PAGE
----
Clothing Security Is Affordable And Will Add Profit To Your Bottom Line

Clothing Security-4                                                                                                                                WC Blog 565
Clothing security tags-5


Clothing Security Is Affordable And Will Add Profit To Your Bottom Line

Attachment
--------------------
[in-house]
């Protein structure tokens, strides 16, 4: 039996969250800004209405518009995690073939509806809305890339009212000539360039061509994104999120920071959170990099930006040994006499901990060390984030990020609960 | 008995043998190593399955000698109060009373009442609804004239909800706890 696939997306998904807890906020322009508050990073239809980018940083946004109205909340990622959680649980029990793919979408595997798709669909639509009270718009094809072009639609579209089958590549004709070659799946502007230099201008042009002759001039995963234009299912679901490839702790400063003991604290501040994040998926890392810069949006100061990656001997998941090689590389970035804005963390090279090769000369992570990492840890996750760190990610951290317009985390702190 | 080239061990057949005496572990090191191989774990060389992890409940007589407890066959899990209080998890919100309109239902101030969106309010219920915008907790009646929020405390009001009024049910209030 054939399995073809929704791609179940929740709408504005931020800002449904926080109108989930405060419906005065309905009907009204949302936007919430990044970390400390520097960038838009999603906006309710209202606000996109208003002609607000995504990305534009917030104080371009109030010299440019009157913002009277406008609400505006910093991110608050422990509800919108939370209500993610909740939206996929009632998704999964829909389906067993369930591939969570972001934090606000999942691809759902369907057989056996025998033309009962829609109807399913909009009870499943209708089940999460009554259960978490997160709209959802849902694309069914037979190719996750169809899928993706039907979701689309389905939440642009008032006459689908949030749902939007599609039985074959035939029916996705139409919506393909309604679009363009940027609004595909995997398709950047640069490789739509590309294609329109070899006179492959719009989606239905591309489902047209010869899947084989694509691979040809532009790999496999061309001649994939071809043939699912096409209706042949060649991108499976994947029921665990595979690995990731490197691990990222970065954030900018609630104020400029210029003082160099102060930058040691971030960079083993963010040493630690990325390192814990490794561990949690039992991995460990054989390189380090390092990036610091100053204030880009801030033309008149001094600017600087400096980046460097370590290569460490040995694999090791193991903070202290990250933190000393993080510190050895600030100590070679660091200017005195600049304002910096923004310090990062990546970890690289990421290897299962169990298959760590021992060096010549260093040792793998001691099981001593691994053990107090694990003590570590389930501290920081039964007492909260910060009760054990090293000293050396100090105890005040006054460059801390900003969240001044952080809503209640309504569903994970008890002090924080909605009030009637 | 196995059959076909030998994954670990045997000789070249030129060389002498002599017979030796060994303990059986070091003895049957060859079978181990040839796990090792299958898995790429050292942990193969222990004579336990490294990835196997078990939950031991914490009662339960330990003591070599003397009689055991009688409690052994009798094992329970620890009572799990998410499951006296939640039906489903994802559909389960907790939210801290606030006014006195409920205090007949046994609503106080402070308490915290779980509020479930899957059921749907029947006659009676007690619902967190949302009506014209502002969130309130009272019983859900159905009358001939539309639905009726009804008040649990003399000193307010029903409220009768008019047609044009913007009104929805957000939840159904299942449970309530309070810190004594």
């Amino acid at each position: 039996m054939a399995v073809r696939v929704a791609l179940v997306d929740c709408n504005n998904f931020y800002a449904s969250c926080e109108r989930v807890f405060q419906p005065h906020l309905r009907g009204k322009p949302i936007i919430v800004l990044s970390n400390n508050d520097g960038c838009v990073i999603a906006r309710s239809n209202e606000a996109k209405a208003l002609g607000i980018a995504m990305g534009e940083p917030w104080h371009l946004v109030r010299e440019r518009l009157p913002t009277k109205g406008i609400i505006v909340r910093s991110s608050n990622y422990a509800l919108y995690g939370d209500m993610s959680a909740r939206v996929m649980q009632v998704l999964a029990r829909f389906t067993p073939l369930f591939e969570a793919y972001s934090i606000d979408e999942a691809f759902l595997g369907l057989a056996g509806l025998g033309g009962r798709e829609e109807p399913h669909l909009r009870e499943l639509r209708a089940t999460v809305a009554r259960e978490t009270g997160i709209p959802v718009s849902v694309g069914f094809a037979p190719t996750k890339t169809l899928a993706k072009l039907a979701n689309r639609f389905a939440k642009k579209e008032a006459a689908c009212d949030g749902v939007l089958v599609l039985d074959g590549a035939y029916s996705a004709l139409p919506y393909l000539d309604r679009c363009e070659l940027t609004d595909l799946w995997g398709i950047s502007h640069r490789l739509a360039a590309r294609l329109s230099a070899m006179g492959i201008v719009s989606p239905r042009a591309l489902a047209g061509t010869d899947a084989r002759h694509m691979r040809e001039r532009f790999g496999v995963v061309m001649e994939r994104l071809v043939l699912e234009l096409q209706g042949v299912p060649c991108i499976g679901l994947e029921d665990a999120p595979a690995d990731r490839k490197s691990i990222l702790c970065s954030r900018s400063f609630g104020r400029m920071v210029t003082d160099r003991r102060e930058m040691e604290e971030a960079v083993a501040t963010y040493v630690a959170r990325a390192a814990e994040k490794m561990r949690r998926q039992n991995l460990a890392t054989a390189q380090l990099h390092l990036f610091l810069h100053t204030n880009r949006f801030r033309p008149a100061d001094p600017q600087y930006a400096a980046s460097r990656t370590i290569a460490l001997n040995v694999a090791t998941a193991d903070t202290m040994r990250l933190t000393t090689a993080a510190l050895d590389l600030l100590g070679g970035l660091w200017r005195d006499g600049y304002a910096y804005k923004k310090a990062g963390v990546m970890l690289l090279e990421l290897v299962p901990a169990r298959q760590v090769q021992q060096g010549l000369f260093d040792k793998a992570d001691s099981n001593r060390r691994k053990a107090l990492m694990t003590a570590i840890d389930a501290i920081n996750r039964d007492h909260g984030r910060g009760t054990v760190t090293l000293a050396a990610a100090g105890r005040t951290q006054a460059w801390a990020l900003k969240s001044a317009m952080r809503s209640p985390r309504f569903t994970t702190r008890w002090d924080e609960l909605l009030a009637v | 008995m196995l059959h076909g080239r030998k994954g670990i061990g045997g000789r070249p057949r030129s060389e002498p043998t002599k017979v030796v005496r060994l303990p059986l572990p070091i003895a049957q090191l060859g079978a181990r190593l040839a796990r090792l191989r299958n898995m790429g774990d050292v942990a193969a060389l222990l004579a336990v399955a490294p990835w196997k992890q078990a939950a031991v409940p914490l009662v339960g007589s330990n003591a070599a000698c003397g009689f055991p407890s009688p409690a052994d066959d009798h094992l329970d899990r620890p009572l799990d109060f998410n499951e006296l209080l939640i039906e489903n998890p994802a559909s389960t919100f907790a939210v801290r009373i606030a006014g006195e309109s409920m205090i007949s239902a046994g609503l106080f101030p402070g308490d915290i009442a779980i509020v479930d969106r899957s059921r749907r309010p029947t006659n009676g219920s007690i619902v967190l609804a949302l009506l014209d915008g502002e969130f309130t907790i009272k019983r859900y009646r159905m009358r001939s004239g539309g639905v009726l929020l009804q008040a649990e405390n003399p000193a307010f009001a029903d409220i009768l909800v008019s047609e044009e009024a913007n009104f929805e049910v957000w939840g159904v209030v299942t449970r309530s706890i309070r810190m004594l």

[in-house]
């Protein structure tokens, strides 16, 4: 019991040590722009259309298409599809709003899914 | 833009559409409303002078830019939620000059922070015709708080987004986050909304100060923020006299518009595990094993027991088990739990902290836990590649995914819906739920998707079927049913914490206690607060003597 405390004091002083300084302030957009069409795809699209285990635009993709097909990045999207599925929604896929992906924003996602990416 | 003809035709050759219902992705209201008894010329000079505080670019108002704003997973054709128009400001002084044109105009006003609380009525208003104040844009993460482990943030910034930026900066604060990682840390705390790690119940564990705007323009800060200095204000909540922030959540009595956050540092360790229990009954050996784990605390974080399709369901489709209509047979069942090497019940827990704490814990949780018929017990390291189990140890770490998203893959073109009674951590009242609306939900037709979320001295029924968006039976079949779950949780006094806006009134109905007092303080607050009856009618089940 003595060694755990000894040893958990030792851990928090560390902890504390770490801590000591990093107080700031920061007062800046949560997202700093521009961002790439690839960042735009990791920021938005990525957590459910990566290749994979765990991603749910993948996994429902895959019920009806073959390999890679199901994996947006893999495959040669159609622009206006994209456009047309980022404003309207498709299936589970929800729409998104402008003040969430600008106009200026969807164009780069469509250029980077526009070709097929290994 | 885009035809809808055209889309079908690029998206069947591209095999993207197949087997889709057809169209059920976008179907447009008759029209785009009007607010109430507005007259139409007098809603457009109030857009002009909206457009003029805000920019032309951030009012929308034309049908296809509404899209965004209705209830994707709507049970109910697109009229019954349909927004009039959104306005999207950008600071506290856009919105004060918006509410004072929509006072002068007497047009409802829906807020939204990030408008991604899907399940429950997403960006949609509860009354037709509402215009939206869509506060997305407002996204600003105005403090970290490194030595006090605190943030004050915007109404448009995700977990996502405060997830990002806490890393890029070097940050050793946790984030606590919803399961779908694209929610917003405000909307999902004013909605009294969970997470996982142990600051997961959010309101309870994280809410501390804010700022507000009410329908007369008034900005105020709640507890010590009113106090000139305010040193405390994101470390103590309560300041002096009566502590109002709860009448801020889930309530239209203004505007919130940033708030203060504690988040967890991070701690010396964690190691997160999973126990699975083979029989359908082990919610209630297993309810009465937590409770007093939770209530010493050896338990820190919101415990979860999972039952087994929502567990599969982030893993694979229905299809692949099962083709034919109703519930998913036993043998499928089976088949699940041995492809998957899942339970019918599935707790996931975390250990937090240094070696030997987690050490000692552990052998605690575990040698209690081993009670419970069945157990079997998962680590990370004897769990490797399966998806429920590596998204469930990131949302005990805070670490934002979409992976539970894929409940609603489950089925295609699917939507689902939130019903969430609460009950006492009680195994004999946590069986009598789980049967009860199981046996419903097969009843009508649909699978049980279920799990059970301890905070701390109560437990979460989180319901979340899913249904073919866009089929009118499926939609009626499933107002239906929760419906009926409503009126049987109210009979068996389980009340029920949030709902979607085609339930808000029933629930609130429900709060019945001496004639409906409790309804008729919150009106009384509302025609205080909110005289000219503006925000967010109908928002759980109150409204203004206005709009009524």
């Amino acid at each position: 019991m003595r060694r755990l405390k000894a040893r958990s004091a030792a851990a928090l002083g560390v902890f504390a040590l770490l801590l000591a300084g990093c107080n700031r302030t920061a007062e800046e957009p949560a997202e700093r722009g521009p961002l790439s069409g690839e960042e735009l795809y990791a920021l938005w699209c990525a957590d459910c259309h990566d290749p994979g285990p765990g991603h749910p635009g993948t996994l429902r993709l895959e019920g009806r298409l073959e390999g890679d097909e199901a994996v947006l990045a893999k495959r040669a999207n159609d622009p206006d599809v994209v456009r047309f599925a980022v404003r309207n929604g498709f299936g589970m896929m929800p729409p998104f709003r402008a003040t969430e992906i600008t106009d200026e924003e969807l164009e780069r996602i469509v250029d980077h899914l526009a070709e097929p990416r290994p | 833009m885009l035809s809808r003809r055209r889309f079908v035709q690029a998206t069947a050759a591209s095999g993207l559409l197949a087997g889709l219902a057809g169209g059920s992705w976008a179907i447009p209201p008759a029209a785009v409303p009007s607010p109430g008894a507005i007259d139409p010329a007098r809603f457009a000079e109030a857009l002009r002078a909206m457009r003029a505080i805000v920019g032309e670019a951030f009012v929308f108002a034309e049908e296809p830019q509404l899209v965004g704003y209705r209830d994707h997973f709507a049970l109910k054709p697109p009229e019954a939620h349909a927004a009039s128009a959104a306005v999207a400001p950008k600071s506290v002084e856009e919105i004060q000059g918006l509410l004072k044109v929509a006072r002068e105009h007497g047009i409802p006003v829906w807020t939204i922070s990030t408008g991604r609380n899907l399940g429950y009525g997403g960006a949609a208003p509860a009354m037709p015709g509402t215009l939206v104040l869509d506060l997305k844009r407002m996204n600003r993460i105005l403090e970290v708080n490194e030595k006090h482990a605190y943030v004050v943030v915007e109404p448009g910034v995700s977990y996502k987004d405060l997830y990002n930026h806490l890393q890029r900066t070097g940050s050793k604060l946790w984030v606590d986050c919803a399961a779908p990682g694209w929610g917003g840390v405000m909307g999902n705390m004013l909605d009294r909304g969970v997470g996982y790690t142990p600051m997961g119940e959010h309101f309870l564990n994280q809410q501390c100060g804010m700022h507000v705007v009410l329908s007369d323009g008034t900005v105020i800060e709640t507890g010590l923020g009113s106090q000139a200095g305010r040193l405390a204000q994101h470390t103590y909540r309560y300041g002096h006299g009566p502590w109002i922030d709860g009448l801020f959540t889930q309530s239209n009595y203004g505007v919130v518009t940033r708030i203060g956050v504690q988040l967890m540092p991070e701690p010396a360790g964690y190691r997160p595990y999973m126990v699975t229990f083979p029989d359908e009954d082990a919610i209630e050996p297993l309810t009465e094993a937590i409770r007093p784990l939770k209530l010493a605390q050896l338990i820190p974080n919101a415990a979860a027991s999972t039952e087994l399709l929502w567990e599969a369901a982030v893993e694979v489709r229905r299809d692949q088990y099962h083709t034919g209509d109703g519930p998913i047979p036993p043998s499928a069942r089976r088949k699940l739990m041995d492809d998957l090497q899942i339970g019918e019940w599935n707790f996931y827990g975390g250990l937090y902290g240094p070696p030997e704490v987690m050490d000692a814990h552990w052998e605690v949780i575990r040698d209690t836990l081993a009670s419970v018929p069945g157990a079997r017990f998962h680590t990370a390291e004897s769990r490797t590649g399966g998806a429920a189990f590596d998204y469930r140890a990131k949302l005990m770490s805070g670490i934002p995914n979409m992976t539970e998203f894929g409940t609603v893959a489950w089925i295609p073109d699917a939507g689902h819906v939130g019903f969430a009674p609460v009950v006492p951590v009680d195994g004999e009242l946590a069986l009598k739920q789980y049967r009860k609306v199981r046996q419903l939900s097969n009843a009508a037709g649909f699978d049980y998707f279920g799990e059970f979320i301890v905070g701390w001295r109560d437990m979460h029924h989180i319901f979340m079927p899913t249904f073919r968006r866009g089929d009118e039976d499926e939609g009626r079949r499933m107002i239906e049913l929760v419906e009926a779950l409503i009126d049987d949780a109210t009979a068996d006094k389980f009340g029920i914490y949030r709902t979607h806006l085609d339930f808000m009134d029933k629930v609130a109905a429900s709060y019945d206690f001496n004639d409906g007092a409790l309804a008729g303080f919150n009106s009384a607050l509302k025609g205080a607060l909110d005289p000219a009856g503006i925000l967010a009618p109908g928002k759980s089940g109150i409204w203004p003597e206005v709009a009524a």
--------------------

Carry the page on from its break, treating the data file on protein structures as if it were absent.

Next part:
I want to address the problem of clothing security, how big an issue it is and how stores can prevent shoplifting. This issue is important to me because I have spent almost 28 years in the retail industry and about 19 of those years were in Retail Loss Prevention. I saw the problems shoplifting caused in a big box retail store and know that the issue is amplified for smaller retailers. While a 1% inventory shrinkage is a drain on stores that may do 30 or 40 million in sales a year, that same 1% is shortage for a store that does a million in sales is $10,000. That may not even sound like a lot until you consider that the profit margin of a specialty clothing retailer ranges from 4% to 13% with average net margins at just below 8% according to quora.com in an article titled, “What is the average profit margin earned by apparel retailers (brick and mortar and e-commerce/online retailers) and/or distributors?” As a source of information they referenced an article from Forbes in 2017. That means the average profit margin dollars for a clothing retailer with sales of a million dollars a year would be $80,000. This may not sound too bad to some people. But consider this, according to score.org, citing a Gallup poll it was found that 39% of business owners said they work over 60 hours a week. My admiration for the risk-takers who are investing time, money and sweat in their small businesses is tremendous. I detest those criminals who steal, whether it is a spontaneous decision, a theft for a perceived need or an organized theft ring.  I am not the only one who gets his hackles up over shoplifting. The CEO and founder of Loss Prevention Systems Inc., Bill Bregar does as well. He has developed his company to assist stores in preventing shortage due to theft and fraud encouraging the use of anti-theft devices such as clothing security tags.